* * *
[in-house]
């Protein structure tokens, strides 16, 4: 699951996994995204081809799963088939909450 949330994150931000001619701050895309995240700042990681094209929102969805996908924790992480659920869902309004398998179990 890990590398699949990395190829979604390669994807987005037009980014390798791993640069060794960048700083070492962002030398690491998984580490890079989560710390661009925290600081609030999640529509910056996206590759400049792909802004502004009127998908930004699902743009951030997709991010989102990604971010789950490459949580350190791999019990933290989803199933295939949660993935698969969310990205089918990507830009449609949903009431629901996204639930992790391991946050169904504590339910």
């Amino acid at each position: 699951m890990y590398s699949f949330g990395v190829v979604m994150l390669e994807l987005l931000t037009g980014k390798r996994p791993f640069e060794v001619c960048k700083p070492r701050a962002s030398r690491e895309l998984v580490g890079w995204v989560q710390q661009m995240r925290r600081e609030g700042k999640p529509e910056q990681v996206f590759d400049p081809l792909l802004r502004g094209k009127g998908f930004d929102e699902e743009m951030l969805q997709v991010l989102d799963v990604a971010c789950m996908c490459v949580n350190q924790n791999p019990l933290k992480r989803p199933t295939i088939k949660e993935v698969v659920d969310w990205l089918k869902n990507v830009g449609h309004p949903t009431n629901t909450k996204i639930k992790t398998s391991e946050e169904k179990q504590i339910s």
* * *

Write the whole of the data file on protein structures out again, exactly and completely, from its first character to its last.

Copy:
[in-house]
């Protein structure tokens, strides 16, 4: 699951996994995204081809799963088939909450 949330994150931000001619701050895309995240700042990681094209929102969805996908924790992480659920869902309004398998179990 890990590398699949990395190829979604390669994807987005037009980014390798791993640069060794960048700083070492962002030398690491998984580490890079989560710390661009925290600081609030999640529509910056996206590759400049792909802004502004009127998908930004699902743009951030997709991010989102990604971010789950490459949580350190791999019990933290989803199933295939949660993935698969969310990205089918990507830009449609949903009431629901996204639930992790391991946050169904504590339910």
């Amino acid at each position: 699951m890990y590398s699949f949330g990395v190829v979604m994150l390669e994807l987005l931000t037009g980014k390798r996994p791993f640069e060794v001619c960048k700083p070492r701050a962002s030398r690491e895309l998984v580490g890079w995204v989560q710390q661009m995240r925290r600081e609030g700042k999640p529509e910056q990681v996206f590759d400049p081809l792909l802004r502004g094209k009127g998908f930004d929102e699902e743009m951030l969805q997709v991010l989102d799963v990604a971010c789950m996908c490459v949580n350190q924790n791999p019990l933290k992480r989803p199933t295939i088939k949660e993935v698969v659920d969310w990205l089918k869902n990507v830009g449609h309004p949903t009431n629901t909450k996204i639930k992790t398998s391991e946050e169904k179990q504590i339910s």